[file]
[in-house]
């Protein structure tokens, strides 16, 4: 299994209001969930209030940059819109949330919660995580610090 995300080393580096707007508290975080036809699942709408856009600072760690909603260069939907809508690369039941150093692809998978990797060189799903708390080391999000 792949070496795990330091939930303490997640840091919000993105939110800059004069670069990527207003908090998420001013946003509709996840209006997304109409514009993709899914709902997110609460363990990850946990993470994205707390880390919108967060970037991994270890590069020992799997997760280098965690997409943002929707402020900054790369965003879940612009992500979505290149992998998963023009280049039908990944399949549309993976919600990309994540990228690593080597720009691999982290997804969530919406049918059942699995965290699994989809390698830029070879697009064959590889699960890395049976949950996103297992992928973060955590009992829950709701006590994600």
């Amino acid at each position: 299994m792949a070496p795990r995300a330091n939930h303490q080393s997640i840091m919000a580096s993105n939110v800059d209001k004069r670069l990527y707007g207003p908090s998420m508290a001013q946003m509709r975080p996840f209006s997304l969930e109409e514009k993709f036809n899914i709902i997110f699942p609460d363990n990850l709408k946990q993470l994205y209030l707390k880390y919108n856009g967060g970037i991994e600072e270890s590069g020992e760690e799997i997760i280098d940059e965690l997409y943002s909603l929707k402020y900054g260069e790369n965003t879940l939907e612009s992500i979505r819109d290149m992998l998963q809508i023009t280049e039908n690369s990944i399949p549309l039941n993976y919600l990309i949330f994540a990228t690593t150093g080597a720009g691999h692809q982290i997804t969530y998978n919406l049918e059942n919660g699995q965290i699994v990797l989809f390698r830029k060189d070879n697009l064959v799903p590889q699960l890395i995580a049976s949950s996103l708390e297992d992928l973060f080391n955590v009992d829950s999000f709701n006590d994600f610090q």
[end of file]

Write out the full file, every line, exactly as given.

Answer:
[in-house]
């Protein structure tokens, strides 16, 4: 299994209001969930209030940059819109949330919660995580610090 995300080393580096707007508290975080036809699942709408856009600072760690909603260069939907809508690369039941150093692809998978990797060189799903708390080391999000 792949070496795990330091939930303490997640840091919000993105939110800059004069670069990527207003908090998420001013946003509709996840209006997304109409514009993709899914709902997110609460363990990850946990993470994205707390880390919108967060970037991994270890590069020992799997997760280098965690997409943002929707402020900054790369965003879940612009992500979505290149992998998963023009280049039908990944399949549309993976919600990309994540990228690593080597720009691999982290997804969530919406049918059942699995965290699994989809390698830029070879697009064959590889699960890395049976949950996103297992992928973060955590009992829950709701006590994600």
């Amino acid at each position: 299994m792949a070496p795990r995300a330091n939930h303490q080393s997640i840091m919000a580096s993105n939110v800059d209001k004069r670069l990527y707007g207003p908090s998420m508290a001013q946003m509709r975080p996840f209006s997304l969930e109409e514009k993709f036809n899914i709902i997110f699942p609460d363990n990850l709408k946990q993470l994205y209030l707390k880390y919108n856009g967060g970037i991994e600072e270890s590069g020992e760690e799997i997760i280098d940059e965690l997409y943002s909603l929707k402020y900054g260069e790369n965003t879940l939907e612009s992500i979505r819109d290149m992998l998963q809508i023009t280049e039908n690369s990944i399949p549309l039941n993976y919600l990309i949330f994540a990228t690593t150093g080597a720009g691999h692809q982290i997804t969530y998978n919406l049918e059942n919660g699995q965290i699994v990797l989809f390698r830029k060189d070879n697009l064959v799903p590889q699960l890395i995580a049976s949950s996103l708390e297992d992928l973060f080391n955590v009992d829950s999000f709701n006590d994600f610090q």